Mark Twain Gets it, But Do I?

Mark TwainI love the bizarre and unexpected ways in which my reading and meditation habits open the door to my soul.

The Decalogue, or the Ten Commandments as they’re more commonly referred to, came to mind recently as I enjoyed reading random passages from Mark Twain’s essays. I’ll get to him in a moment, but first the twentieth chapter of Exodus, which is the second book of the Torah and the Old Testament, and whose author is presumed to be Moses.

They are commands to: worship only God, honor one’s parents, keep the Sabbath (a day of rest), and avoid idolatry, blasphemous language, murder, adultery, thievery, dishonesty, and covetous thoughts or behaviors (especially about your “neighbor”).  Judaism and Christianity embrace these biblical tenets as the cornerstones for worship and living an ethical life. And now back to Mark Twain, the man William Faulkner referred to as the “father of American literature.”  The author and humorist had just finished a lecture before a capacity and enthusiastic crowd when he was approached by one of the front-row attendees. The well-dressed man, a wealthy and notoriously ruthless businessman, cornered him and declared:

“Before I die I mean to make a pilgrimage to the Holy Land. I will climb Mount Sinai and read the Ten Commandments aloud at the top of the mountain.”

“I have a better idea,” the great author replied. “You could stay home in Boston and keep them.”

There’s no record, at least that I could discover, of what the prideful man’s response was to the author’s withering sarcasm. I suspect the man’s hubris prevented him from “taking in” Mr. Twain’s words, and that he kept his retirement plans in place.

I, however, found his response provocative and challenging. My retirement plans aren’t set, but if they included a trip to the Holy Land and a visit to Mt. Sinai, a God-like proclamation from the summit would not be on the itinerary. My arrogance and pride find plenty of opportunities for expression elsewhere.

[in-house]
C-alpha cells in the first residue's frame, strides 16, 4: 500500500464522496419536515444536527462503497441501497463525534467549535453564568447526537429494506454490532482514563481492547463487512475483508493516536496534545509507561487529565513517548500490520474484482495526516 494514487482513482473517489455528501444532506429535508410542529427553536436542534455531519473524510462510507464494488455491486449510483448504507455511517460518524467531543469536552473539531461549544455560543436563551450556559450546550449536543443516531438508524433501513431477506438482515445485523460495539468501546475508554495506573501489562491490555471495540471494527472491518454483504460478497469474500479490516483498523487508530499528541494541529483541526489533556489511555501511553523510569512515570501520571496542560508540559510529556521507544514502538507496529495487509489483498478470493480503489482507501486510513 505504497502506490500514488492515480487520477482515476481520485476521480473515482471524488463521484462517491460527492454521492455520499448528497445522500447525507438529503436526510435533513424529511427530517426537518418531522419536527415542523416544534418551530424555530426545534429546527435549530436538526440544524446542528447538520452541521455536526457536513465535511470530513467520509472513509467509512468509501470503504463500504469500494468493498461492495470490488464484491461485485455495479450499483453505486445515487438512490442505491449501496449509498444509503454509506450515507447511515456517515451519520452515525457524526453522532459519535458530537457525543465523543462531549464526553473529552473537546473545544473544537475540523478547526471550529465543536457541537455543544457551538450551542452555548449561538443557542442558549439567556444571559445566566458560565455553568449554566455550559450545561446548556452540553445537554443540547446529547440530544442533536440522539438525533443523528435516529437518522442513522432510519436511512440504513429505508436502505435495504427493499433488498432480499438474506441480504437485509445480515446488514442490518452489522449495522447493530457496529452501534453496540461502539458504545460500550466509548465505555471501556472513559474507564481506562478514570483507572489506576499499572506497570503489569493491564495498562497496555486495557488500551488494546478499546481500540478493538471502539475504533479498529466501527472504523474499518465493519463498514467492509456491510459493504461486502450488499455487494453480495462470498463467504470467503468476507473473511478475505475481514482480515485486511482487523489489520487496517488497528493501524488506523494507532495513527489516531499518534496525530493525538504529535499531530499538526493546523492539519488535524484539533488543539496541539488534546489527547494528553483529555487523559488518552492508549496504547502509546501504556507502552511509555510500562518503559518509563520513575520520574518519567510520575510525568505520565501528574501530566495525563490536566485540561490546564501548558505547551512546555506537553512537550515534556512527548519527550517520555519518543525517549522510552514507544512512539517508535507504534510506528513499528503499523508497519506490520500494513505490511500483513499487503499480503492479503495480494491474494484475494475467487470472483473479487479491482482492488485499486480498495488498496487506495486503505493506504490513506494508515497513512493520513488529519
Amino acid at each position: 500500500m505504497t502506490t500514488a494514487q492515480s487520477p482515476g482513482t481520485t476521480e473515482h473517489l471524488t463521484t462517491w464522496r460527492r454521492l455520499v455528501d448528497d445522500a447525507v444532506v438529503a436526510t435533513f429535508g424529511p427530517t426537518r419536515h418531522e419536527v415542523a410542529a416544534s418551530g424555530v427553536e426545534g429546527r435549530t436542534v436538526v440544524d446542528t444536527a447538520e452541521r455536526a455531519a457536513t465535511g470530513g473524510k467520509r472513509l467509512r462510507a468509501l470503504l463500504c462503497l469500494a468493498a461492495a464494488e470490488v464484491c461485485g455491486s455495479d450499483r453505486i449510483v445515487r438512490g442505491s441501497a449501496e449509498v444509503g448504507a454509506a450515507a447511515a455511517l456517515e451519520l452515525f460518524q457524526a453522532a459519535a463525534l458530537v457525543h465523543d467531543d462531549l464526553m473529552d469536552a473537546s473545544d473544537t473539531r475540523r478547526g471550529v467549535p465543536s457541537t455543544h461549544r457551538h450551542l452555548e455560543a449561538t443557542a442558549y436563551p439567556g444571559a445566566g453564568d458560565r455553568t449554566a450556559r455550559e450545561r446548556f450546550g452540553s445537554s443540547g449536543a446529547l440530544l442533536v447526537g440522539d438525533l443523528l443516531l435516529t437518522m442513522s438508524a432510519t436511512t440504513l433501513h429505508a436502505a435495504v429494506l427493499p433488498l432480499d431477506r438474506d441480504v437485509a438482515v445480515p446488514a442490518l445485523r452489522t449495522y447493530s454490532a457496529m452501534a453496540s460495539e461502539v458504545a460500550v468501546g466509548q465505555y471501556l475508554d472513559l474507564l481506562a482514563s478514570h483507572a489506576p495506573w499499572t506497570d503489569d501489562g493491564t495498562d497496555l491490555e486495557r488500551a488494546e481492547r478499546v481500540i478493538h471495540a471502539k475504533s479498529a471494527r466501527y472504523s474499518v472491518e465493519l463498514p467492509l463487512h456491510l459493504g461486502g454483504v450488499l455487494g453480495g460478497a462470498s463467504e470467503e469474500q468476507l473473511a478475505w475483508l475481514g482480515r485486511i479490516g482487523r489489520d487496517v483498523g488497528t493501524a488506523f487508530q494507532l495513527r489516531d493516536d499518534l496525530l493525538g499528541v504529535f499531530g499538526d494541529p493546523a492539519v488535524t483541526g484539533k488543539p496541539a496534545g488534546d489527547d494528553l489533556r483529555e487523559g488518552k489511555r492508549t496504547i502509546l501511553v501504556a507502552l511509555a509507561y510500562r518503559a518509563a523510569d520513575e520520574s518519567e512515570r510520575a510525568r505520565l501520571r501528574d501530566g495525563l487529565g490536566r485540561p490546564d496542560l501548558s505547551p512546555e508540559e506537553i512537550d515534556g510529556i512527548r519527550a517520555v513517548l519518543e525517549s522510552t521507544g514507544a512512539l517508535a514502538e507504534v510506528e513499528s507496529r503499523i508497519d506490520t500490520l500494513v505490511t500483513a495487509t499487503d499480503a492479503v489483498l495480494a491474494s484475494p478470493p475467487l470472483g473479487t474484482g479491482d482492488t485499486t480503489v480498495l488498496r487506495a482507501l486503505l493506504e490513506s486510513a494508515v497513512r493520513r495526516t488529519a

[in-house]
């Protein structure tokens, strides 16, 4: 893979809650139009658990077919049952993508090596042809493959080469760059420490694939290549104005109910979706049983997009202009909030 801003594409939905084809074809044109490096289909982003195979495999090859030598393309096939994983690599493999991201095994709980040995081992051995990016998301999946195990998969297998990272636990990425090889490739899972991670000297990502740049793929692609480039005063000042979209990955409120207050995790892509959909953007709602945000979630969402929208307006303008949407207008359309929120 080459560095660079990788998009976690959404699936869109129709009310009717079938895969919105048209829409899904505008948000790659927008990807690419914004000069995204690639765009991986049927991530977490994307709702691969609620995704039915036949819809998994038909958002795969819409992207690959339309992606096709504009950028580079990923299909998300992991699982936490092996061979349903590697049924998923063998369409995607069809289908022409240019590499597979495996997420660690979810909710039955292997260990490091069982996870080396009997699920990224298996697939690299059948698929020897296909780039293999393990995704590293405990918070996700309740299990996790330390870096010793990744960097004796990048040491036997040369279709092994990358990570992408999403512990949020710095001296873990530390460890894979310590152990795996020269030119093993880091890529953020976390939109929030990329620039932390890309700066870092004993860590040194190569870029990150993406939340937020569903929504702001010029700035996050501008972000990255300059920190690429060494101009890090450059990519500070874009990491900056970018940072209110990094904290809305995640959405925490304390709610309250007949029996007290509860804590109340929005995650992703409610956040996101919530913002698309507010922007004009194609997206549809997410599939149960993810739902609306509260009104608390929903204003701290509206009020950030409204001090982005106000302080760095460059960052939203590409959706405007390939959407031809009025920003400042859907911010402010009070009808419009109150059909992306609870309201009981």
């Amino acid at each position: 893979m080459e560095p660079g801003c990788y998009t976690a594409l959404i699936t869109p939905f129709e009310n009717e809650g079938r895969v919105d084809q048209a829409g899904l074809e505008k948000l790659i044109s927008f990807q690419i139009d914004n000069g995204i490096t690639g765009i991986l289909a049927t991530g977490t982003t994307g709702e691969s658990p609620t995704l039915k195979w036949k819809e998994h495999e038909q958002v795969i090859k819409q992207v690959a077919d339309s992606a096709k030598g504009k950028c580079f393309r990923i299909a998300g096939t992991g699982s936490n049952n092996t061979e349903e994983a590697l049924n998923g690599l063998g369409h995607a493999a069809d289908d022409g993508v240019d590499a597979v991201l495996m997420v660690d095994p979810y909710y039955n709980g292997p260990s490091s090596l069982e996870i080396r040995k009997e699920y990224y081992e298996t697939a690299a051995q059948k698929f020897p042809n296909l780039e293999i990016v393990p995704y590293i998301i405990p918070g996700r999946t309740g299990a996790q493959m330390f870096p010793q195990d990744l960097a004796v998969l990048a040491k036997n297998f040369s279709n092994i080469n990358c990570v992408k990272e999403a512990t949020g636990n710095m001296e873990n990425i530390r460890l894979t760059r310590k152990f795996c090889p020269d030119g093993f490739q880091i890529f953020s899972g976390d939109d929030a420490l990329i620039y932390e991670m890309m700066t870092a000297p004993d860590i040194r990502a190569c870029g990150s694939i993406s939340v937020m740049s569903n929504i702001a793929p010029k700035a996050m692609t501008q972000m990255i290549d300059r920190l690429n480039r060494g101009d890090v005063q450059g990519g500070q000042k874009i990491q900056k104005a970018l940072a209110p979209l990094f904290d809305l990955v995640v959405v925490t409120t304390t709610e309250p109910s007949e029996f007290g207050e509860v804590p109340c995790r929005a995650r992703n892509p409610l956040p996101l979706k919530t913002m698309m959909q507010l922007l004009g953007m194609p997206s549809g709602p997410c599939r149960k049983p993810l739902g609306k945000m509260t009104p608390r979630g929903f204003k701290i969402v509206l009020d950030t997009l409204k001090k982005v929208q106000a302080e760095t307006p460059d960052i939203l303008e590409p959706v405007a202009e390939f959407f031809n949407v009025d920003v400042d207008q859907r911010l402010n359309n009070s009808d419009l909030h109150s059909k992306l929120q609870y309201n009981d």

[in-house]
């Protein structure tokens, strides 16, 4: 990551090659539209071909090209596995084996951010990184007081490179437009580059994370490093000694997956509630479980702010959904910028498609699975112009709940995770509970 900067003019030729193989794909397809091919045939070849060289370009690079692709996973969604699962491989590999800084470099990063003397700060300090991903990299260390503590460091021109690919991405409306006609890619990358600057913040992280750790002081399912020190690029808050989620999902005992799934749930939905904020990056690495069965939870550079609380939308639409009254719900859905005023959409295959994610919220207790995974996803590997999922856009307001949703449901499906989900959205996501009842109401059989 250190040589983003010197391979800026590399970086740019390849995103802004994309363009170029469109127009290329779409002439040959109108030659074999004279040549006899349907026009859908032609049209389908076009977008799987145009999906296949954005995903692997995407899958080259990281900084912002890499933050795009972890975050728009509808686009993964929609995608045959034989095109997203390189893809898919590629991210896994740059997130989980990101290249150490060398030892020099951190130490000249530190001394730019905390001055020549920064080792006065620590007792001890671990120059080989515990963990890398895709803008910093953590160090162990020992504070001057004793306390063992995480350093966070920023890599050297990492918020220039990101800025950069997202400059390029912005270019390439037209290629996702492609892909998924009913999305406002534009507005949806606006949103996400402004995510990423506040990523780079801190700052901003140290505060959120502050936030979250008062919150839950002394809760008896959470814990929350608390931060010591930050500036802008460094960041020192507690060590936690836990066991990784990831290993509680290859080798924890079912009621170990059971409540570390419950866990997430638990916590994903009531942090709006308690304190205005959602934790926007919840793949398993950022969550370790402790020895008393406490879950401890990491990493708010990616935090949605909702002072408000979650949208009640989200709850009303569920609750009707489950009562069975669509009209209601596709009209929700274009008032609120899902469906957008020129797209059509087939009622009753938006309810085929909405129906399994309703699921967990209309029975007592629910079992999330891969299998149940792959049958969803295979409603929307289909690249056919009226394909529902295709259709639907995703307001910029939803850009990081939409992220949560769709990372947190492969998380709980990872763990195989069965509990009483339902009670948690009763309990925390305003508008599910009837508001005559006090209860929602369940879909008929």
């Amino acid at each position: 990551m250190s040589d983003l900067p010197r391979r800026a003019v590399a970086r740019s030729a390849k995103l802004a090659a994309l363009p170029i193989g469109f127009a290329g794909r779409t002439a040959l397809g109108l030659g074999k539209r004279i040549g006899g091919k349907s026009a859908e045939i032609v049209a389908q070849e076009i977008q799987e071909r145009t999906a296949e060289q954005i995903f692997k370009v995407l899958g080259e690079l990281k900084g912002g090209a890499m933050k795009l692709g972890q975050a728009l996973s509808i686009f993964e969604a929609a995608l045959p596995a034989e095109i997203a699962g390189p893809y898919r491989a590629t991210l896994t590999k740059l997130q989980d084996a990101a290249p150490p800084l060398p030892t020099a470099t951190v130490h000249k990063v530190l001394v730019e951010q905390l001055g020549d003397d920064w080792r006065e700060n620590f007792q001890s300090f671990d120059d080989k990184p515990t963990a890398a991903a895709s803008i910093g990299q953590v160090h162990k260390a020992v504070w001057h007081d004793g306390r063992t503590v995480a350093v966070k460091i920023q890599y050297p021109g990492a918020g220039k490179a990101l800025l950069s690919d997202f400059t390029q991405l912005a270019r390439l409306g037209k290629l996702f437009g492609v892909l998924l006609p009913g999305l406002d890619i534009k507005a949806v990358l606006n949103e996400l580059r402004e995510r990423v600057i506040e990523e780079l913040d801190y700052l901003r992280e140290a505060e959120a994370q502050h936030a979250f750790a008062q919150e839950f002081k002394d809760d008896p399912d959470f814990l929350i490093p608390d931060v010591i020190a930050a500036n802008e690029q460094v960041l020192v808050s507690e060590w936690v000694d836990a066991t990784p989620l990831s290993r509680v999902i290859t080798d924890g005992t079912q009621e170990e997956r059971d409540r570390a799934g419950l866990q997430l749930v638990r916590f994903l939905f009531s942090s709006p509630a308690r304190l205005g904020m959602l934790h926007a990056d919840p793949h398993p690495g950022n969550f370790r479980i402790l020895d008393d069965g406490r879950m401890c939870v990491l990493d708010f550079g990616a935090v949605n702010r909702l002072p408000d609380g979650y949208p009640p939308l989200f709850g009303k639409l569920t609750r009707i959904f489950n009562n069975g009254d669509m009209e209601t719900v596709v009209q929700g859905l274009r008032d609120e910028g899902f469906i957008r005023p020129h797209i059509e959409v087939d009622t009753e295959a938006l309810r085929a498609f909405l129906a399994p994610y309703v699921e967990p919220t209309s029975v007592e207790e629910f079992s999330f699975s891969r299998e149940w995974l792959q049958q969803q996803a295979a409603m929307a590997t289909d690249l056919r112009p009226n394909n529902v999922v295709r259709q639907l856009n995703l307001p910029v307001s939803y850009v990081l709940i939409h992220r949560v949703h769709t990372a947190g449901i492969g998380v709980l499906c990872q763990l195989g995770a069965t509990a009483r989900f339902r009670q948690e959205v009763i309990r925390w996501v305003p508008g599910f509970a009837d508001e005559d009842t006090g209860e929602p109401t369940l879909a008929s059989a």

This short piece has been percolating in my soul since the New Year began, already more than three weeks ago. Listing the Ten Commandments has been a doodling habit of mine during this time—an annoying one because the truths revealed make me uncomfortable, even as I smile at the design of my listings.

Reenter Mark Twain: “A man is never more truthful than when he acknowledges himself as a liar.” My aimless scribbling, however creative, exposed my propensity to lie to myself. In 2016, to the best of my “truth-saying” knowledge, I kept three of the Ten Commandments, selectively adhered to another three (when convenient), and broke four of them.

I took a modicum of solace knowing that, in baseball, if a hitter over the course of his career gets a hit three out of ten times (.300) he’s most likely going to end up in the Baseball Hall of Fame.  In the statistically bound world of professional baseball only one player has achieved a batting average of 1.000, and he was five for five but never played in another game due to a career-ending injury.

Though my love for the game of baseball and years of playing the sport never translated into Hall of Fame statistics at any level, success and failure, frustration and pleasure coexisted, and with them came a desire to strive to be better. I strive for the same on the spiritual playgrounds and fields where I roam, and life and God offer the same mix.

However my Ten Commandment stats rise and fall in 2017, I will appreciate their ethical and spiritual values alongside Mark Twain’s wonderful way of skewering arrogance, self-importance and righteous adherence to anything etched in stone including the Decalogue. As a devoted reader of his and the Old Testament, I’ll apply patience and humor, two great companions on the journey, while scrutinizing the stories I tell myself—the ones I too frequently become enamored with.

 

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6 Comments

  1. Colette

    This was an engaging read, as you exposed your imperfect humanity to yourself and to us. I enjoyed your taking us on this
    meandering mindful journey from the Old Testament to the humorous twist of Twain to your enduring love of baseball.
    All the lessons we learn as we live through the undeniable yin and yang of our successes and failures, our pleasures and frustrations, help us to see, accept, and love our flawed selves, as God does. May you find peace and joy however your stats rise and fall in the coming year as you continue on your quest through the door to your soul. Write on, mon ami.

    Reply
    1. yourrel4 (Post author)

      Colette,